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(born c. 1223, north of the Black Seadied July 1, 1277, Damascus, Syria) Most eminent sultan of the Mamluk dynasty. A Kipchak Turk, he was sold as a slave (mamluk) after a Mongol invasion in the 1240s. He ended up in the service of the sultan of Egypt's Ayyubid dynasty, who gave him military training. In 1250 his army captured the Crusader king Louis IX, and he and other mamluk officers murdered the last Ayyubid sultan, establishing the Mamluk dynasty. He distinguished himself against an invading Mongol force at the Battle of 'Ayn Jalut (1260) and soon thereafter took the throne, when he murdered the third Mamluk sultan. As sultan, he rebuilt the Syrian fortresses that had been destroyed by the Mongols and built up the sultanate's armaments. He seized territory from the Crusaders that they were never to recover. He harried the Mongols in Persia, attacking their allies (the Christian Armenians) and forging an alliance with the Mongols of the Golden Horde against them. He sent military expeditions into Nubia and Libya. He had diplomatic relations with James I of Aragon, Alfonso X of León and Castile, and Charles of Anjou, as well as with the Byzantine emperor. At home he built canals and the great mosque in Cairo that bears his name and established efficient postal service between Cairo and Damascus. The Sirat Baybars, a folk account purporting to be his life story, is still popular in the Arabic-speaking world.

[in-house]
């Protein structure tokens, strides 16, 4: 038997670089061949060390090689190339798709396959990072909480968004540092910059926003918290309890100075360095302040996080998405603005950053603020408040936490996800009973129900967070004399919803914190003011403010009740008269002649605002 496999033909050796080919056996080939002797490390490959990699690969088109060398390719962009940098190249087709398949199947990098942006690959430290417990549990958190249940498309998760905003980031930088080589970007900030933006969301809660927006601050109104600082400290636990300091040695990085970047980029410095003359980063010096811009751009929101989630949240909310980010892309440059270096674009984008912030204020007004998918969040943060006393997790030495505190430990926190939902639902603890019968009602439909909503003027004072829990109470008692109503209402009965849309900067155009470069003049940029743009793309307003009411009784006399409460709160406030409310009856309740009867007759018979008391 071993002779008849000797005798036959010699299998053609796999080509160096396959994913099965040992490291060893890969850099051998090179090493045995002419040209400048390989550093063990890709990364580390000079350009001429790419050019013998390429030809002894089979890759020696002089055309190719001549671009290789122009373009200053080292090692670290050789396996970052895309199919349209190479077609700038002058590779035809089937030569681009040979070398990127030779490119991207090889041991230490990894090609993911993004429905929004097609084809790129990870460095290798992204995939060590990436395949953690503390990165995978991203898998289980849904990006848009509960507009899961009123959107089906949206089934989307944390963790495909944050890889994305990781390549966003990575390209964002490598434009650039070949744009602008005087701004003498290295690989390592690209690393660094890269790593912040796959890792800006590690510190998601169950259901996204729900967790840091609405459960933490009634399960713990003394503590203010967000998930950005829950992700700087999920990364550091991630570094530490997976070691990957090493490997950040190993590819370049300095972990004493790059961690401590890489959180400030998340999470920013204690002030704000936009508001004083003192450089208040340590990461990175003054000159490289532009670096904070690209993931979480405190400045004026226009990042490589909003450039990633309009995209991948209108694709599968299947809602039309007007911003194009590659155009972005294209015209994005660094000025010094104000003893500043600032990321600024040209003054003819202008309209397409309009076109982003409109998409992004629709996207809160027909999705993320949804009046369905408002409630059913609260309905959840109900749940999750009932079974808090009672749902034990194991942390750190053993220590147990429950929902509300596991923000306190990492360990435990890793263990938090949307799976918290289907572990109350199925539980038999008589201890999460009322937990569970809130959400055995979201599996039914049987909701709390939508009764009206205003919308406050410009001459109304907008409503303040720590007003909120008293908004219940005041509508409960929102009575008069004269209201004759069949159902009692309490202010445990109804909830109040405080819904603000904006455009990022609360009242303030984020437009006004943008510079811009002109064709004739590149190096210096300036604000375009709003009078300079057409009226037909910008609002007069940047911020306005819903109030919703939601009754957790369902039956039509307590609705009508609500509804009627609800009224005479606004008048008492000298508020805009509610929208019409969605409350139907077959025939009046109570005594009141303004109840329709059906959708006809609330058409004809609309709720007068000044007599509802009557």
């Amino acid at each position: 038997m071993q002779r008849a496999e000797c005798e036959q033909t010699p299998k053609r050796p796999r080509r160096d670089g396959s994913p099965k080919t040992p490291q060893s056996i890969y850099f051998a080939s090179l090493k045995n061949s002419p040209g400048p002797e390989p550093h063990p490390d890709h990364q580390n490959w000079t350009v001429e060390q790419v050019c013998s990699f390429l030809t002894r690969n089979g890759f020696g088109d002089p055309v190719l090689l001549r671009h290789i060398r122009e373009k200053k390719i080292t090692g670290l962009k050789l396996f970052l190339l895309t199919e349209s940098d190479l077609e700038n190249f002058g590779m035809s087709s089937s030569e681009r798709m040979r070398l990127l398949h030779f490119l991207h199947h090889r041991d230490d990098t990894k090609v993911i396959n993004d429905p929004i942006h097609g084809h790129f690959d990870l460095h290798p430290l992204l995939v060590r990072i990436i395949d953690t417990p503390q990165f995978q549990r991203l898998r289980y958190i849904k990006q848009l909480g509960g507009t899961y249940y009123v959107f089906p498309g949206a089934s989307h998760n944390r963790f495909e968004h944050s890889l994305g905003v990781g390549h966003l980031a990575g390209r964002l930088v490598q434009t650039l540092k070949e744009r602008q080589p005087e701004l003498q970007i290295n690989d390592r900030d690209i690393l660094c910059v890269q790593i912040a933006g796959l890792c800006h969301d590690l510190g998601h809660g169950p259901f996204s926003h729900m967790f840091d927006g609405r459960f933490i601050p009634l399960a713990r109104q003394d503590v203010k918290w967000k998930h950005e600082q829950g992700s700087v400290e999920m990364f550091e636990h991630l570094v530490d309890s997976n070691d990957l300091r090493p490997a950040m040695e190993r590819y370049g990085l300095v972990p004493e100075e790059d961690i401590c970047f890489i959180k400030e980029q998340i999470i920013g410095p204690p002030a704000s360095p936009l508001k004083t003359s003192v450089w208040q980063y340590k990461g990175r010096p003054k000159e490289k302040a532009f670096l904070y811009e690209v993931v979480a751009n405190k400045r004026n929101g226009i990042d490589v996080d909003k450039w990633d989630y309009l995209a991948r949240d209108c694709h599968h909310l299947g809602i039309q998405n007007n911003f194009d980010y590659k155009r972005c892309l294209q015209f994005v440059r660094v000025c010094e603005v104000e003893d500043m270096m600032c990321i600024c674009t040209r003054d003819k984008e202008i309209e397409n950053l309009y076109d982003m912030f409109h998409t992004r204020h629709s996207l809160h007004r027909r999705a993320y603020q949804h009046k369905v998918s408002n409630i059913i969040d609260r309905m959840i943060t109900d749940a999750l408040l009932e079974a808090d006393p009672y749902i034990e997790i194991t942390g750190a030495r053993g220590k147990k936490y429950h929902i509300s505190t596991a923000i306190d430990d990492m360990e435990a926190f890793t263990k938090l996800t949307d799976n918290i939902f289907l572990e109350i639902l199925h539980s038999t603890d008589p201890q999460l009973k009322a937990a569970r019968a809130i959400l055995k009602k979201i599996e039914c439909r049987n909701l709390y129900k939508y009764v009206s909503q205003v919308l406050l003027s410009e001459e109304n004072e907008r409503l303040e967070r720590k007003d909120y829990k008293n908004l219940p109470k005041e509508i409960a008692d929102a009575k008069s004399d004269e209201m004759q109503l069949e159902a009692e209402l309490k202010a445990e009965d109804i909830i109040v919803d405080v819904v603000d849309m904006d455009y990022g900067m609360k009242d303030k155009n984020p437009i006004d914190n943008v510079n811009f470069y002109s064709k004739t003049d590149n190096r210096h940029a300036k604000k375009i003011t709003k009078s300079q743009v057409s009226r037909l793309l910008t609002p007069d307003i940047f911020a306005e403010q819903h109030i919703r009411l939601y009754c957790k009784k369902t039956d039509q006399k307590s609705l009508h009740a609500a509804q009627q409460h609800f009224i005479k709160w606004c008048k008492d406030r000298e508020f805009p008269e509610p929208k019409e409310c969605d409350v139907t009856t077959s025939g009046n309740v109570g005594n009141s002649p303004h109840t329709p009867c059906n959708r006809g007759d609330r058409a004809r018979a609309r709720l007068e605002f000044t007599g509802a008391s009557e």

Variants of BAYBARS I
Baybars I or Baibars
This entry comes from Encyclopædia Britannica Concise. For the full entry on Baybars I, visit Britannica.com.
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